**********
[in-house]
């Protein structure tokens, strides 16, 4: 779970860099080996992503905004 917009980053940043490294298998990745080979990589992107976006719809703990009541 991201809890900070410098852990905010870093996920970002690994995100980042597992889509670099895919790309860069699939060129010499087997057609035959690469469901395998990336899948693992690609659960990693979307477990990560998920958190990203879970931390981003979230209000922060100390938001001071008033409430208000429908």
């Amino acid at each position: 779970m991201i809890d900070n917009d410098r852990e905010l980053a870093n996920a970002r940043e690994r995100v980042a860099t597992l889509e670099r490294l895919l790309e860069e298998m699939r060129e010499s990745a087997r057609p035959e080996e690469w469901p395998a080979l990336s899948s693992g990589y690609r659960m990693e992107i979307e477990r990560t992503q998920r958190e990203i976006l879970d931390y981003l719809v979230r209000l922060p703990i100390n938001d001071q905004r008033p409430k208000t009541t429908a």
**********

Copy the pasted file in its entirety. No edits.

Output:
[in-house]
């Protein structure tokens, strides 16, 4: 779970860099080996992503905004 917009980053940043490294298998990745080979990589992107976006719809703990009541 991201809890900070410098852990905010870093996920970002690994995100980042597992889509670099895919790309860069699939060129010499087997057609035959690469469901395998990336899948693992690609659960990693979307477990990560998920958190990203879970931390981003979230209000922060100390938001001071008033409430208000429908």
């Amino acid at each position: 779970m991201i809890d900070n917009d410098r852990e905010l980053a870093n996920a970002r940043e690994r995100v980042a860099t597992l889509e670099r490294l895919l790309e860069e298998m699939r060129e010499s990745a087997r057609p035959e080996e690469w469901p395998a080979l990336s899948s693992g990589y690609r659960m990693e992107i979307e477990r990560t992503q998920r958190e990203i976006l879970d931390y981003l719809v979230r209000l922060p703990i100390n938001d001071q905004r008033p409430k208000t009541t429908a």